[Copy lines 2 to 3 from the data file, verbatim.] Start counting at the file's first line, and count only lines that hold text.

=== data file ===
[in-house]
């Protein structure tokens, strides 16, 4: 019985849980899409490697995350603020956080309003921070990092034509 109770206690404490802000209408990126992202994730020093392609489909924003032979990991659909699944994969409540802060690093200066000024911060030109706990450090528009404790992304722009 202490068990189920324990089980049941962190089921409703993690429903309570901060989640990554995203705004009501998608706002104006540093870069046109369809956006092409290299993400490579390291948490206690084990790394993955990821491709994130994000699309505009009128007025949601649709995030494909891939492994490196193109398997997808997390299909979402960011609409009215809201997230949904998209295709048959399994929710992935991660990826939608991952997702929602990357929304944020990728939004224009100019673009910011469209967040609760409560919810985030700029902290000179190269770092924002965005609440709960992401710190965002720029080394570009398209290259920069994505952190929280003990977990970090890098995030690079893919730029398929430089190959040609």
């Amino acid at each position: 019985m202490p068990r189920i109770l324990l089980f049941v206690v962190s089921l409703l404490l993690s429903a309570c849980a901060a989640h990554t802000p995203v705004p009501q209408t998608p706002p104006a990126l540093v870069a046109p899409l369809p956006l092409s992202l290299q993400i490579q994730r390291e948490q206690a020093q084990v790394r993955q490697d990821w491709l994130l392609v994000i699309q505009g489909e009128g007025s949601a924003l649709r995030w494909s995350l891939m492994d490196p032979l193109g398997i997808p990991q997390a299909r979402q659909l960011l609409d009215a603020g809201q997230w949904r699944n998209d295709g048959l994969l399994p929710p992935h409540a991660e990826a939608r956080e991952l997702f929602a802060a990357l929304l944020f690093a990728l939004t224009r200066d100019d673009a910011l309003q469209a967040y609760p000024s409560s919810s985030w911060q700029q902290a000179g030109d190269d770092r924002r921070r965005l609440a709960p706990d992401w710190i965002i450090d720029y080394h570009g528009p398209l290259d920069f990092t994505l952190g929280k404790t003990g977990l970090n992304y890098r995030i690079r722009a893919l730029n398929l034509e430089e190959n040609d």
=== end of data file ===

């Protein structure tokens, strides 16, 4: 019985849980899409490697995350603020956080309003921070990092034509 109770206690404490802000209408990126992202994730020093392609489909924003032979990991659909699944994969409540802060690093200066000024911060030109706990450090528009404790992304722009 202490068990189920324990089980049941962190089921409703993690429903309570901060989640990554995203705004009501998608706002104006540093870069046109369809956006092409290299993400490579390291948490206690084990790394993955990821491709994130994000699309505009009128007025949601649709995030494909891939492994490196193109398997997808997390299909979402960011609409009215809201997230949904998209295709048959399994929710992935991660990826939608991952997702929602990357929304944020990728939004224009100019673009910011469209967040609760409560919810985030700029902290000179190269770092924002965005609440709960992401710190965002720029080394570009398209290259920069994505952190929280003990977990970090890098995030690079893919730029398929430089190959040609």
């Amino acid at each position: 019985m202490p068990r189920i109770l324990l089980f049941v206690v962190s089921l409703l404490l993690s429903a309570c849980a901060a989640h990554t802000p995203v705004p009501q209408t998608p706002p104006a990126l540093v870069a046109p899409l369809p956006l092409s992202l290299q993400i490579q994730r390291e948490q206690a020093q084990v790394r993955q490697d990821w491709l994130l392609v994000i699309q505009g489909e009128g007025s949601a924003l649709r995030w494909s995350l891939m492994d490196p032979l193109g398997i997808p990991q997390a299909r979402q659909l960011l609409d009215a603020g809201q997230w949904r699944n998209d295709g048959l994969l399994p929710p992935h409540a991660e990826a939608r956080e991952l997702f929602a802060a990357l929304l944020f690093a990728l939004t224009r200066d100019d673009a910011l309003q469209a967040y609760p000024s409560s919810s985030w911060q700029q902290a000179g030109d190269d770092r924002r921070r965005l609440a709960p706990d992401w710190i965002i450090d720029y080394h570009g528009p398209l290259d920069f990092t994505l952190g929280k404790t003990g977990l970090n992304y890098r995030i690079r722009a893919l730029n398929l034509e430089e190959n040609d």